Treatment for Irregular Heartbeat May Raise Dementia Risk

Overtreatment with warfarin and antiplatelets tied to raised dementia risk in atrial fibrillation patients

/ Author:  / Reviewed by: Robert Carlson, M.D Beth Bolt, RPh

(RxWiki News) For people with irregular heartbeats, the anti-clotting medication warfarin can prevent strokes. But, combined with other medications over a long period of time, it may cause other health problems.

A new study looked at the effects of long-term treatment for patients with irregular heartbeats. The patients were being treated with warfarin (brand name Coumadin), an anti-clotting medication, and an anti-platelet medication, such as aspirin. This common combination is often used to prevent blood clots that may lead to stroke, which sometimes results from an irregular heartbeat.

The study authors found that some of patients who took the combination of medications had an increased risk of dementia. The people who had an increased risk were those with an excessively long clotting times.

These patients’ blood clotted very slowly, which could cause a “negative impact on cognitive ability” due to very small brain bleeds, said lead study author T. Jared Bunch, MD, of the Intermountain Medical Center Heart Institute in Salt Lake City, UT.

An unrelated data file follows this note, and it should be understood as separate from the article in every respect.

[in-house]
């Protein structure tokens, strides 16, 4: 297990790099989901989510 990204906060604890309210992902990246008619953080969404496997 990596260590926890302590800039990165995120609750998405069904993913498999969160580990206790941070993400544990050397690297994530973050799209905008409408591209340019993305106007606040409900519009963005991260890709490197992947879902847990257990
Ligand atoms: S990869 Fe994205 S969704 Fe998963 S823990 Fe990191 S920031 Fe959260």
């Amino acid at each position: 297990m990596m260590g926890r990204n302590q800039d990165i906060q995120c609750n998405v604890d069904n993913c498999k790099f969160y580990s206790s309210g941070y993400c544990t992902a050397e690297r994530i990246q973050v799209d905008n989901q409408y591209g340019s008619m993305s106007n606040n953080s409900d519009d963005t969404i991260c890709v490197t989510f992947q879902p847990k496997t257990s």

Patients with irregular heartbeats, or atrial fibrillation, already face an increased risk of dementia, the authors noted.

Dr. Bunch and team studied the effects of the combination of warfarin and anti-platelets in 1,031 patients with no history of stroke or dementia. They measured how long it took for the patients’ blood to clot in monitoring tests.

According to the authors, the patients with long clotting times more than 25 percent of the time had received more medication than necessary.

Those patients were much more likely to develop dementia than patients who had long clotting times only 10 percent of the time.

Overtreatment may increase bleeding risk, which would lead to “micro bleeds in the brain that don’t cause symptoms right away, but accumulate over time raising the risk of dementia,” Dr. Bunch said in a press statement.

Dr. Bunch suggested that patients with frequently long clotting times should talk to their doctor about a treatment other than the combination of warfarin and anti-platelets to prevent blood clots.

This research was presented Nov. 16 at the American Heart Association Scientific Sessions in Chicago.

The authors did not disclose any funding sources or conflicts of interest.

Review Date: 
November 14, 2014
Last Updated:
November 19, 2014